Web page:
Although not yet operational, data from NOAA’s GOES-16 satellite proved vital in forecasting operations for Hurricane Maria as it neared Puerto Rico on September 20, 2017. Radar in San Juan went out at 5:50 a.m. EDT, just before Maria made landfall on the island. Land-based radar is used during storms to provide detailed information on hurricane wind fields, rain intensity, and storm position and movement. With this critical technology disabled and a major hurricane approaching, forecasters were able to utilize data from NOAA’s latest geostationary satellite, GOES-16, to track the storm in real-time.
GOES-16 is able to scan a targeted area of severe weather as often as every 30 seconds, a capability not available with current GOES. This rapid scanning rate is allowing forecasters to analyze cloud patterns and track Maria in real time. GOES-16 also has three times more channels than the current GOES imager, providing better estimates of the structure of tropical cyclones and their environments. The four-fold improvement in resolution from GOES-16 provides greater accuracy of feature attributes, allowing for better characterization of the eyes of hurricanes.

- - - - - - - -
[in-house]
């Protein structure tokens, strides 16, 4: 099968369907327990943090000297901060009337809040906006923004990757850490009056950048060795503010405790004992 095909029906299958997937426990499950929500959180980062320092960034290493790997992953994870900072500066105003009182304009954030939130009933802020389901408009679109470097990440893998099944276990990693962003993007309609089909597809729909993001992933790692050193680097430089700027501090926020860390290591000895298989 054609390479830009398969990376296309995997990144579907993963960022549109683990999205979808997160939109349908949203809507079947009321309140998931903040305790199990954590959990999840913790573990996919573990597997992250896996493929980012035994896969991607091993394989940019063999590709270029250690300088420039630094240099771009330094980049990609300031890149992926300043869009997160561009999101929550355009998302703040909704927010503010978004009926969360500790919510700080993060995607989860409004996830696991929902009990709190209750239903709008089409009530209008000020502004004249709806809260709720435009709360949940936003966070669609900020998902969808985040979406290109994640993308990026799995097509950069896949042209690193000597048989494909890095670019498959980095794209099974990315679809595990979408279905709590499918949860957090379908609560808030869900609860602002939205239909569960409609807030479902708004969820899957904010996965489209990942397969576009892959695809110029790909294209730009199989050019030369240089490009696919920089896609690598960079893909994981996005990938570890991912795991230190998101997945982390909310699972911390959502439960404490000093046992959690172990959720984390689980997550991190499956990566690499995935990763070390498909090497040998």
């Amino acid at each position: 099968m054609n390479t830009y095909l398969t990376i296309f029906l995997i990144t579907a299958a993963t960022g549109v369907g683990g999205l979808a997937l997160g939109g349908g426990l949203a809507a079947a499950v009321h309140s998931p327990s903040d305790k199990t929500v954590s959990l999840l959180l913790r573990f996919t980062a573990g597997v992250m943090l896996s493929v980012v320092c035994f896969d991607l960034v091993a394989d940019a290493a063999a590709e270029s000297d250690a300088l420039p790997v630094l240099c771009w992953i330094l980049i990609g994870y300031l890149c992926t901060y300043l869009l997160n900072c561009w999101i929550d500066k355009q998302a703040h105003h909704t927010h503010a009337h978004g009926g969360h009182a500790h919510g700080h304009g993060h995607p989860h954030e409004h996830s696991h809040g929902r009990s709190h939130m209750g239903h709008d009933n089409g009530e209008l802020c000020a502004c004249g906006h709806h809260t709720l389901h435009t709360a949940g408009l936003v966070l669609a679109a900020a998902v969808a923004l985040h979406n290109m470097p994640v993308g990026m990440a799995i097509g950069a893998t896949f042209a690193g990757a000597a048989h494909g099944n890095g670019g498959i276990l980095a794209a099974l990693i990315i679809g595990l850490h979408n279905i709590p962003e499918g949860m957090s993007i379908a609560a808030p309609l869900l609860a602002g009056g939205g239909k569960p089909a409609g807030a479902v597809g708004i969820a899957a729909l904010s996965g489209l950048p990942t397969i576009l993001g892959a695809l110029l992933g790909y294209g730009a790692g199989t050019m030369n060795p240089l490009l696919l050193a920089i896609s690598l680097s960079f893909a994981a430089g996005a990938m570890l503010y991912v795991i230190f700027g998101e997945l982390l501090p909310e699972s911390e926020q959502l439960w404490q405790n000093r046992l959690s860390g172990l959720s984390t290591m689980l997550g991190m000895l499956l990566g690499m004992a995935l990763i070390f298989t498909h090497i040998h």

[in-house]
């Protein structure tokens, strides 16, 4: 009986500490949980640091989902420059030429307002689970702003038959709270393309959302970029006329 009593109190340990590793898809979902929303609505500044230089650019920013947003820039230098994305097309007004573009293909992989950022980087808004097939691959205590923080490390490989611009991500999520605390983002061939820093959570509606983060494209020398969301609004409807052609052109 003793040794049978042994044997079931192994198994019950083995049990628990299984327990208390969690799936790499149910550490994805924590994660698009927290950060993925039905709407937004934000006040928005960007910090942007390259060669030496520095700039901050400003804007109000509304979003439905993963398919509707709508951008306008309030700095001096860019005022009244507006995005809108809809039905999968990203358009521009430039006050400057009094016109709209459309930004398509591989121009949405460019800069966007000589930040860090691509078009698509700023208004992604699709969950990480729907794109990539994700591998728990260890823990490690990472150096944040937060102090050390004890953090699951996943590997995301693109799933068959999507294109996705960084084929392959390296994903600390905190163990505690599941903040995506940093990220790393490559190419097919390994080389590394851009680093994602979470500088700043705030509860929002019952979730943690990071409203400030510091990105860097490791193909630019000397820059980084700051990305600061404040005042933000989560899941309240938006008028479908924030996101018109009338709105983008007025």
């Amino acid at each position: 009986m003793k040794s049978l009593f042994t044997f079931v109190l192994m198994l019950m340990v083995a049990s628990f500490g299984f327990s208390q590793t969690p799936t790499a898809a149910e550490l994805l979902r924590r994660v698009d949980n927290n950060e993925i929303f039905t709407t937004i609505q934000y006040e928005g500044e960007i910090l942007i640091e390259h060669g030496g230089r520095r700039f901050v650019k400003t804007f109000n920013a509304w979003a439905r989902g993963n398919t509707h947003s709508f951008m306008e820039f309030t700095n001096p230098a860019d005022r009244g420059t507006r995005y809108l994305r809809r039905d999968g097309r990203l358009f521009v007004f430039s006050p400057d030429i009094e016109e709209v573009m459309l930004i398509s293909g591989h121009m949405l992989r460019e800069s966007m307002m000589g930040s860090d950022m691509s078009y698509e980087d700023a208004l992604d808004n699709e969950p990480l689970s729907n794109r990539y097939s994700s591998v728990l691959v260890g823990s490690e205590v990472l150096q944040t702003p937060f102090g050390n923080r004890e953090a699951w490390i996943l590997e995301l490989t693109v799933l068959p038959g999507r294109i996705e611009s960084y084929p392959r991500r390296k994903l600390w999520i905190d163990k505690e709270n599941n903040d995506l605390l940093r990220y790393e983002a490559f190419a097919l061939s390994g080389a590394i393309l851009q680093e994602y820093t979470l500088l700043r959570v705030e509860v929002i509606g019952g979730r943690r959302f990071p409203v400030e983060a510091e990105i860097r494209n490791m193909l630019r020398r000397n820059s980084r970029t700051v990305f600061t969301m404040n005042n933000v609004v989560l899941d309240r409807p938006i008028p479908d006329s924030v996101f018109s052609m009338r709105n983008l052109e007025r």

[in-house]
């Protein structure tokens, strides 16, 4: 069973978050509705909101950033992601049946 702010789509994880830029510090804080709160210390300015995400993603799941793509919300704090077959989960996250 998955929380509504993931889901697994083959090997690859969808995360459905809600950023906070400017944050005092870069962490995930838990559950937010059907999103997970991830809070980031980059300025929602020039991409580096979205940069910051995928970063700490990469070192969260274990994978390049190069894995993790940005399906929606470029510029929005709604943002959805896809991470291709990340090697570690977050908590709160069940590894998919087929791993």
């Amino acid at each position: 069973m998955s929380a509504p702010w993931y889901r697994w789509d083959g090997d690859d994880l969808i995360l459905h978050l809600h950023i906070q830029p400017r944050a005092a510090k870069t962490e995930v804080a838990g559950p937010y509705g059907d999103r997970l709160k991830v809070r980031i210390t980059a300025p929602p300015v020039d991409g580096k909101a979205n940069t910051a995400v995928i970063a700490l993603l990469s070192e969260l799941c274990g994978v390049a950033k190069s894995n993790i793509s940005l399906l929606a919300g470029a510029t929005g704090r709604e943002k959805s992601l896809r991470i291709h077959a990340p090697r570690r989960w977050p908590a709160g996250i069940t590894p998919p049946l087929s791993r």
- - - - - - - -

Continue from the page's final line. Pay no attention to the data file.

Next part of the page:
In the absence of radar, GOES-16 data helped fill the void and allowed forecasters to keep an eye on Maria, which made landfall on September 20 near Yabucoa, Puerto Rico, around 6:15 a.m. EDT as a category 4 hurricane. Forecasters continue to use the new capabilities available from GOES-16 to track the storm.
GOES-16, launched in November 2016, is currently in a central checkout orbit of 89.5 degrees west longitude, where it is undergoing an extended validation phase. The satellite will be relocated to its operational location as GOES-East at 75.2 degrees west late this year.